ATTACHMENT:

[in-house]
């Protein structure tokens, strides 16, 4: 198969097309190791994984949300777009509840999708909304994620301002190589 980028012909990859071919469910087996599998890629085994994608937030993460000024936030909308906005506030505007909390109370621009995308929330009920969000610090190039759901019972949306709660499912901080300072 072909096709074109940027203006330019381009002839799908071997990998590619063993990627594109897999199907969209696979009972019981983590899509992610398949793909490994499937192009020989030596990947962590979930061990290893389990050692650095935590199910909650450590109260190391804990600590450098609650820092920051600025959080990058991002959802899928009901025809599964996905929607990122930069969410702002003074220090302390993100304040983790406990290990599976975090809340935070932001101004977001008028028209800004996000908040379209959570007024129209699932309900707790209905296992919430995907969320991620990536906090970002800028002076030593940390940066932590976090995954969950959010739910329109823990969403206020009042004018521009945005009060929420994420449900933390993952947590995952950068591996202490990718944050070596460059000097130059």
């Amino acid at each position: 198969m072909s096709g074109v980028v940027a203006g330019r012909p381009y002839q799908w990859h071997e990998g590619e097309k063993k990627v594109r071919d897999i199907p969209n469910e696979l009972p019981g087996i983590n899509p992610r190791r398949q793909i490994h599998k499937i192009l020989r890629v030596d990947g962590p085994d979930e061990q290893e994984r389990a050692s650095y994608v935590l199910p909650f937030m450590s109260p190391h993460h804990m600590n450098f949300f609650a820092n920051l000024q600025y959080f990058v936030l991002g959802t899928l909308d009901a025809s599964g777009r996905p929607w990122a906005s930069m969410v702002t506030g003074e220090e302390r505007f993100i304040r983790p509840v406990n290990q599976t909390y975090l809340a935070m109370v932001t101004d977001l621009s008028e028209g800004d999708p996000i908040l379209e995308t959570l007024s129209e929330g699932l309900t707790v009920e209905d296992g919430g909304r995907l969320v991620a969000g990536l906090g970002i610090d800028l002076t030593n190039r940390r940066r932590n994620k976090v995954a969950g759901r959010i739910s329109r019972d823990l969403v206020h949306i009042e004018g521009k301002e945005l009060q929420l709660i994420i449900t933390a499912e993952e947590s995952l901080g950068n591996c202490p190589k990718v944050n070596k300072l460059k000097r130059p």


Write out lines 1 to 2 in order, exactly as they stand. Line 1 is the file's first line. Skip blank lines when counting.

[in-house]
């Protein structure tokens, strides 16, 4: 198969097309190791994984949300777009509840999708909304994620301002190589 980028012909990859071919469910087996599998890629085994994608937030993460000024936030909308906005506030505007909390109370621009995308929330009920969000610090190039759901019972949306709660499912901080300072 072909096709074109940027203006330019381009002839799908071997990998590619063993990627594109897999199907969209696979009972019981983590899509992610398949793909490994499937192009020989030596990947962590979930061990290893389990050692650095935590199910909650450590109260190391804990600590450098609650820092920051600025959080990058991002959802899928009901025809599964996905929607990122930069969410702002003074220090302390993100304040983790406990290990599976975090809340935070932001101004977001008028028209800004996000908040379209959570007024129209699932309900707790209905296992919430995907969320991620990536906090970002800028002076030593940390940066932590976090995954969950959010739910329109823990969403206020009042004018521009945005009060929420994420449900933390993952947590995952950068591996202490990718944050070596460059000097130059």